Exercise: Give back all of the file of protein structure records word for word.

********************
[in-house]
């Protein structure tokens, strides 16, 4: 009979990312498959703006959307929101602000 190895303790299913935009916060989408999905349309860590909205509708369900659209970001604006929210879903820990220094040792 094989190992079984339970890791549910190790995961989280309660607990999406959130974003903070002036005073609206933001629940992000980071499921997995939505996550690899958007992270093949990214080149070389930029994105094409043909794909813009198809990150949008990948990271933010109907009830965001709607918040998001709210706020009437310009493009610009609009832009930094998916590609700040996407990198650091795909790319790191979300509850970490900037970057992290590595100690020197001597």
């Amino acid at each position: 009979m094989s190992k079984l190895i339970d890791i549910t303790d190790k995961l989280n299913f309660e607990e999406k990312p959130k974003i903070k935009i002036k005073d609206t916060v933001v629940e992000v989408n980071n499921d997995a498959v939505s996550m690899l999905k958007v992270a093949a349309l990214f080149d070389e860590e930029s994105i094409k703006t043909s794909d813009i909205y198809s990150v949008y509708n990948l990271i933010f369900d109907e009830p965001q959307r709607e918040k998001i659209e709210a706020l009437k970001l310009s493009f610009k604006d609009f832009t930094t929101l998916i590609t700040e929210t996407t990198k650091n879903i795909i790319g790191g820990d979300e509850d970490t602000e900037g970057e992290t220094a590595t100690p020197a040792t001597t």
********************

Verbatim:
[in-house]
């Protein structure tokens, strides 16, 4: 009979990312498959703006959307929101602000 190895303790299913935009916060989408999905349309860590909205509708369900659209970001604006929210879903820990220094040792 094989190992079984339970890791549910190790995961989280309660607990999406959130974003903070002036005073609206933001629940992000980071499921997995939505996550690899958007992270093949990214080149070389930029994105094409043909794909813009198809990150949008990948990271933010109907009830965001709607918040998001709210706020009437310009493009610009609009832009930094998916590609700040996407990198650091795909790319790191979300509850970490900037970057992290590595100690020197001597």
């Amino acid at each position: 009979m094989s190992k079984l190895i339970d890791i549910t303790d190790k995961l989280n299913f309660e607990e999406k990312p959130k974003i903070k935009i002036k005073d609206t916060v933001v629940e992000v989408n980071n499921d997995a498959v939505s996550m690899l999905k958007v992270a093949a349309l990214f080149d070389e860590e930029s994105i094409k703006t043909s794909d813009i909205y198809s990150v949008y509708n990948l990271i933010f369900d109907e009830p965001q959307r709607e918040k998001i659209e709210a706020l009437k970001l310009s493009f610009k604006d609009f832009t930094t929101l998916i590609t700040e929210t996407t990198k650091n879903i795909i790319g790191g820990d979300e509850d970490t602000e900037g970057e992290t220094a590595t100690p020197a040792t001597t």